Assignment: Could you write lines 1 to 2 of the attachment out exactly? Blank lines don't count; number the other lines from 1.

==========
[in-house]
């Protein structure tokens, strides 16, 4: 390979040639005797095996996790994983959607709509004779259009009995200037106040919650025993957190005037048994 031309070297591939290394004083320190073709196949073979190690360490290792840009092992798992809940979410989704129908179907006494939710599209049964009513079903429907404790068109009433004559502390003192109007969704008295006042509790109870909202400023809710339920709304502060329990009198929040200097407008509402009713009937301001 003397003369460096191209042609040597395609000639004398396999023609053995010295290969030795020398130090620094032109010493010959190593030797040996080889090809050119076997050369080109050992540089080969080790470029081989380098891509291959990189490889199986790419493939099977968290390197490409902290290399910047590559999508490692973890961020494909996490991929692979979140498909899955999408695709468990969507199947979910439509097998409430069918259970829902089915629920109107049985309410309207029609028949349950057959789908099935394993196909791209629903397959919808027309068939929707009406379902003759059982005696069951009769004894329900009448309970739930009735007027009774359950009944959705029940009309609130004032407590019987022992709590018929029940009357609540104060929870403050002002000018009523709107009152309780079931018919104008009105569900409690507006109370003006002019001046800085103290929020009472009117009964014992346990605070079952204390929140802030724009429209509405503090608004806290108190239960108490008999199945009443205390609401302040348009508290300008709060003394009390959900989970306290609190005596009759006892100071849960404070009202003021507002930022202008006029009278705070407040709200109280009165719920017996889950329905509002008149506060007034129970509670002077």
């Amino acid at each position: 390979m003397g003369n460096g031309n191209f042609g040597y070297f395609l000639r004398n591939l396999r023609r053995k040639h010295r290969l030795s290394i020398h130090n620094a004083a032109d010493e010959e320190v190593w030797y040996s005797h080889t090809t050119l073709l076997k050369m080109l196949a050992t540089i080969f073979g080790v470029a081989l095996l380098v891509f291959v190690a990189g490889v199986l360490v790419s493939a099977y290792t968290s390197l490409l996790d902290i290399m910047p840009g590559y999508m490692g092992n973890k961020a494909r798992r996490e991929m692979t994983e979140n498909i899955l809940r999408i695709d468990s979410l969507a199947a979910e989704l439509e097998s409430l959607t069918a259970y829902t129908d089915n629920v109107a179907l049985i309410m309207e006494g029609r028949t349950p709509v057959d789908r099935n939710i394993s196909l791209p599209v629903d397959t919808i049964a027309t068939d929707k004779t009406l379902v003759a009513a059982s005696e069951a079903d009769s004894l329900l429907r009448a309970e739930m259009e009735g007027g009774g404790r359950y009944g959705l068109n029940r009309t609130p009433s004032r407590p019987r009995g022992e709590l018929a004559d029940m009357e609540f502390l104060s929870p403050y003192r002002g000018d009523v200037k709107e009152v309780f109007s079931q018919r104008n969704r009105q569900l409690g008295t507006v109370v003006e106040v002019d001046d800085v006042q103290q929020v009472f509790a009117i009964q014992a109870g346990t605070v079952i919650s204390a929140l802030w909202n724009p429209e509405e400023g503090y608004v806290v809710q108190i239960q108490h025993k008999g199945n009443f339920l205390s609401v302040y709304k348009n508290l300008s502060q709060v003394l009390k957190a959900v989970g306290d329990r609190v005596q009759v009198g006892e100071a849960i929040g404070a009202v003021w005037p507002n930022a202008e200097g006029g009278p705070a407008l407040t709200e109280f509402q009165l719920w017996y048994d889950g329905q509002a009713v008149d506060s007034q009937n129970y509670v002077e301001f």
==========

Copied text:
[in-house]
């Protein structure tokens, strides 16, 4: 390979040639005797095996996790994983959607709509004779259009009995200037106040919650025993957190005037048994 031309070297591939290394004083320190073709196949073979190690360490290792840009092992798992809940979410989704129908179907006494939710599209049964009513079903429907404790068109009433004559502390003192109007969704008295006042509790109870909202400023809710339920709304502060329990009198929040200097407008509402009713009937301001 003397003369460096191209042609040597395609000639004398396999023609053995010295290969030795020398130090620094032109010493010959190593030797040996080889090809050119076997050369080109050992540089080969080790470029081989380098891509291959990189490889199986790419493939099977968290390197490409902290290399910047590559999508490692973890961020494909996490991929692979979140498909899955999408695709468990969507199947979910439509097998409430069918259970829902089915629920109107049985309410309207029609028949349950057959789908099935394993196909791209629903397959919808027309068939929707009406379902003759059982005696069951009769004894329900009448309970739930009735007027009774359950009944959705029940009309609130004032407590019987022992709590018929029940009357609540104060929870403050002002000018009523709107009152309780079931018919104008009105569900409690507006109370003006002019001046800085103290929020009472009117009964014992346990605070079952204390929140802030724009429209509405503090608004806290108190239960108490008999199945009443205390609401302040348009508290300008709060003394009390959900989970306290609190005596009759006892100071849960404070009202003021507002930022202008006029009278705070407040709200109280009165719920017996889950329905509002008149506060007034129970509670002077």